Let Go and Let God? A Survey and Analysis of Keswick Theology

Andy Naselli —  June 2, 2010 — 45 Comments

That’s the title of my first solo book.

Logos Bible Software is the publisher, and the book is now available at a discounted price via Logos pre-pub. You can lock in your order now at a lower price and automatically download the book once Logos releases it (hopefully by the end of this year).

You can read the book’s front matter in this 31-page PDF, which includes twenty-one endorsements, the table of contents, Tom Schreiner’s foreword, and my preface.

From the preface:

This book’s thesis is simple: Keswick theology is not biblically sound. It demonstrates this by answering three basic questions:

  1. Where did Keswick theology come from (chap. 2)?
  2. What exactly is it (chap. 3)?
  3. And why is this second-blessing theology not a blessing (chap. 4)?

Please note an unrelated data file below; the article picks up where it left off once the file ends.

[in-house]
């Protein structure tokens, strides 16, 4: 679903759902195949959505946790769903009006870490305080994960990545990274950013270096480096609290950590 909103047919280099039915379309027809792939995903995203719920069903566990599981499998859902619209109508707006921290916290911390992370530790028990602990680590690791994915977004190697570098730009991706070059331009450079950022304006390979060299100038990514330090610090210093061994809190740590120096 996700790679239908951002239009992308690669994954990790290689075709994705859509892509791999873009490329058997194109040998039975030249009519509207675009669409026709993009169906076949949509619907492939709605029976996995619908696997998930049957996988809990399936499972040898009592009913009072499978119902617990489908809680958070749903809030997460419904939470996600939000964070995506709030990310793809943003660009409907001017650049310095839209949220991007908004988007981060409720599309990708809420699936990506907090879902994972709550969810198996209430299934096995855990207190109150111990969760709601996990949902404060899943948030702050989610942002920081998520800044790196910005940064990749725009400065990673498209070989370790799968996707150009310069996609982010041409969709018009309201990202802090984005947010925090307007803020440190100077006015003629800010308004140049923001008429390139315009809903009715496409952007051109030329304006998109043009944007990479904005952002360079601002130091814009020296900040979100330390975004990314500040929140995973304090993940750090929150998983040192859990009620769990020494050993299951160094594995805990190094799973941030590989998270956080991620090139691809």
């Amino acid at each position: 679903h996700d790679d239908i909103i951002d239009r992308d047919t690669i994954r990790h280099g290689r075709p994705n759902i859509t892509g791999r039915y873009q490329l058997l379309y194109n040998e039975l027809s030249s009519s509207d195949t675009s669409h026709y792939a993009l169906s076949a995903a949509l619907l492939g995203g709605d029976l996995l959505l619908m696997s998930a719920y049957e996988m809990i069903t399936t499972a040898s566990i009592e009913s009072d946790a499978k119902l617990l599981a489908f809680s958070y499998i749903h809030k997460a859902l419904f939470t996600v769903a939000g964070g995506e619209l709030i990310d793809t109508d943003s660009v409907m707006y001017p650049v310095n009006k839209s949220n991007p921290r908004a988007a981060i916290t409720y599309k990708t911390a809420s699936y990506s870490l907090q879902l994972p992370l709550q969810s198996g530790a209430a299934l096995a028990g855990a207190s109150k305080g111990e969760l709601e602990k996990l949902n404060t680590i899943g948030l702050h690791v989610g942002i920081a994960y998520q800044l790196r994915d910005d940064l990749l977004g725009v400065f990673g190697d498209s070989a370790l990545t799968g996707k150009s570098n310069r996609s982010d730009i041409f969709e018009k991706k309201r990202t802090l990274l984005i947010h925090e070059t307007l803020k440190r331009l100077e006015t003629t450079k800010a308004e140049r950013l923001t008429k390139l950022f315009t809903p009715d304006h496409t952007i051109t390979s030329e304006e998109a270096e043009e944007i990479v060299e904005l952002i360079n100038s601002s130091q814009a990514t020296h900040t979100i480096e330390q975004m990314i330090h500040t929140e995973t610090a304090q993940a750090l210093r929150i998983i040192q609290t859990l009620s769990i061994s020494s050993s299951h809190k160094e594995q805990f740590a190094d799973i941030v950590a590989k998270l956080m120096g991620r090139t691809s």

If you’ve encountered some aspect of second-blessing theology, you’ll be fascinated to see how it fits in the story in chapters 2–3. And you’ll be challenged to consider its serious flaws in chapter 4. My goal is not to make you an arrogant know-it-all who pugnaciously goes on a second-blessing witch-hunt. My goal is to edify you by warning and equipping you. I’ll consider this book a success if it helps you understand second-blessing theology better, see why it’s not a blessing at all, and follow a better—more biblical—way in your Christian walk.

Related:

  1. Keswick Theology (March 24, 2008)
  2. Other posts on Logos Bible Software
  3. Interview on Keswick Theology (with Kevin DeYoung)
  4. Endorsements
  5. Tom Schreiner’s Foreword
  6. Preface
  7. Lectures on Keswick Theology
  8. Interview on Keswick Theology (with Alex Chediak)
  9. Will your book be available in print?
  10. Four guest posts on Kevin DeYoung’s blog:
    1. Pietistic Goofiness
    2. What Do You Do When a Good Hymn Goes Bad?
    3. Two Clarifications about Keswick Theology
    4. Hannah Whitall Smith’s Unhappy Life
  11. Three Recent Interviews
  12. Why ‘Let Go and Let God’ Is a Bad Idea,” Tabletalk (August 2011): 74–75.
http://andynaselli.com/keswick-theology